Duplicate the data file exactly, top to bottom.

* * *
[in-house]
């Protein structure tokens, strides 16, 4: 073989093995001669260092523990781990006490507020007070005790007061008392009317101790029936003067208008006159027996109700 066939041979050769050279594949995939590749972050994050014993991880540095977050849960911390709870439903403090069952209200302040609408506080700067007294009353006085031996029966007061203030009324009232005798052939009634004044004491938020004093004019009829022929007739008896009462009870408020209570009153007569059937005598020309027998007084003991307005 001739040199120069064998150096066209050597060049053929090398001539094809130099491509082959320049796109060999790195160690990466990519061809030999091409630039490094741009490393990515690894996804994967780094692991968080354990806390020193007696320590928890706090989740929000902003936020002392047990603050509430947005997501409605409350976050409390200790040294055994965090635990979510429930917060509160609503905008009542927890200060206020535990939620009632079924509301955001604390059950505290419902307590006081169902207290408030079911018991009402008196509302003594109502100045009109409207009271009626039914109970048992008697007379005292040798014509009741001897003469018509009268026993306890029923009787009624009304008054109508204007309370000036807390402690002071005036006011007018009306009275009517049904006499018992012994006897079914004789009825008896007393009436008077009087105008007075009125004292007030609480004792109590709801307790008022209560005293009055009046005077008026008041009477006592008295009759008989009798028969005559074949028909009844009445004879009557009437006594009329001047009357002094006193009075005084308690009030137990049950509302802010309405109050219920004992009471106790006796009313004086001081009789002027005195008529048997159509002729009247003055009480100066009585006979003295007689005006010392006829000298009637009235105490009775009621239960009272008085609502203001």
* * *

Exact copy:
[in-house]
């Protein structure tokens, strides 16, 4: 073989093995001669260092523990781990006490507020007070005790007061008392009317101790029936003067208008006159027996109700 066939041979050769050279594949995939590749972050994050014993991880540095977050849960911390709870439903403090069952209200302040609408506080700067007294009353006085031996029966007061203030009324009232005798052939009634004044004491938020004093004019009829022929007739008896009462009870408020209570009153007569059937005598020309027998007084003991307005 001739040199120069064998150096066209050597060049053929090398001539094809130099491509082959320049796109060999790195160690990466990519061809030999091409630039490094741009490393990515690894996804994967780094692991968080354990806390020193007696320590928890706090989740929000902003936020002392047990603050509430947005997501409605409350976050409390200790040294055994965090635990979510429930917060509160609503905008009542927890200060206020535990939620009632079924509301955001604390059950505290419902307590006081169902207290408030079911018991009402008196509302003594109502100045009109409207009271009626039914109970048992008697007379005292040798014509009741001897003469018509009268026993306890029923009787009624009304008054109508204007309370000036807390402690002071005036006011007018009306009275009517049904006499018992012994006897079914004789009825008896007393009436008077009087105008007075009125004292007030609480004792109590709801307790008022209560005293009055009046005077008026008041009477006592008295009759008989009798028969005559074949028909009844009445004879009557009437006594009329001047009357002094006193009075005084308690009030137990049950509302802010309405109050219920004992009471106790006796009313004086001081009789002027005195008529048997159509002729009247003055009480100066009585006979003295007689005006010392006829000298009637009235105490009775009621239960009272008085609502203001």